Before the primary season began the Democratic Party reached an agreement with its potential presidential candidates that they would not campaign in Florida or Michigan and that the delegates from those states would be meaningless. All the candidates agreed, which in effect, made the Florida and Michigan primaries moot because none of the delegates could be used by the candidates vying for the nomination. The Clinton campaign was the main advocate for this “ban” because at the time they felt they were invincible and would have little competition from the field. A few months later Super Tuesday arrived.
Super Tuesday was Hillary Clinton’s chance to wipe Senator Barack Obama out of the picture, but what happened was shocking and humiliating to the once unstoppable and formidable candidate. After the votes were tallied Clinton’s campaign had to face the realization that despite winning the big states (California and New York) she was still in a horse race that was neck in neck with the upstart from Illinois.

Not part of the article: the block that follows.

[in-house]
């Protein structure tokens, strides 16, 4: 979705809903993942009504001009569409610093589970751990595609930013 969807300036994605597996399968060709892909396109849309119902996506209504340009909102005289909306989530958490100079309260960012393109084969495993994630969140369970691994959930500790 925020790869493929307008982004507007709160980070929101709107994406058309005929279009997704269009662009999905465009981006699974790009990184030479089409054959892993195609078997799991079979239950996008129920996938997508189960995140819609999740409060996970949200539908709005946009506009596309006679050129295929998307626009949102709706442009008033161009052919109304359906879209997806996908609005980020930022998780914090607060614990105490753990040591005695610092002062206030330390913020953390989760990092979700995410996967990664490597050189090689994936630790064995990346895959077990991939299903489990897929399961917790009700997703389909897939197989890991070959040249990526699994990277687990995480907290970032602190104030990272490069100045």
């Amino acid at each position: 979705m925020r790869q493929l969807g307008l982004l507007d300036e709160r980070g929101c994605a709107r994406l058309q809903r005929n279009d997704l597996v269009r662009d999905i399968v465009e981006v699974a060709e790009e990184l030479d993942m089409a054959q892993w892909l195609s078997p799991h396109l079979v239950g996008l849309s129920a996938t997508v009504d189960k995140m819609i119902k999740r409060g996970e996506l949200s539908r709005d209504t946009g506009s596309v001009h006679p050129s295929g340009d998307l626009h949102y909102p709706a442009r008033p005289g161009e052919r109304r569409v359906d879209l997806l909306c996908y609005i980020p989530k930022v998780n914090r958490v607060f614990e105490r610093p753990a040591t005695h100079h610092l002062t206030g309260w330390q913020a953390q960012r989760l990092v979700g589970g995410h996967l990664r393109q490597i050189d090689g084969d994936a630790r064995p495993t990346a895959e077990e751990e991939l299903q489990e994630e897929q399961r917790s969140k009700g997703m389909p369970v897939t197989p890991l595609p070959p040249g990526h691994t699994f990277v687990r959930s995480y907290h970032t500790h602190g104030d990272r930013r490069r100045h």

The result of Super Tuesday was a loss of momentum over the coming weeks which led to less money raised, less positive talk in the news, less volunteer sign-ups, and less energy than her rival. And then she shook up her campaign by removing (or forcing the resignation of) her deputy campaign manager. The cold hard truth is that Clinton is in danger of losing the nomination despite going against her word and campaigning (and winning the non-races) in Florida and Michigan. Now, out of desperation, the Clinton campaign is lobbying the Democratic Party to reverse its prior decision and count the Florida and Michigan delegates in the final delegate count, despite their earlier disqualification. How outrageous!
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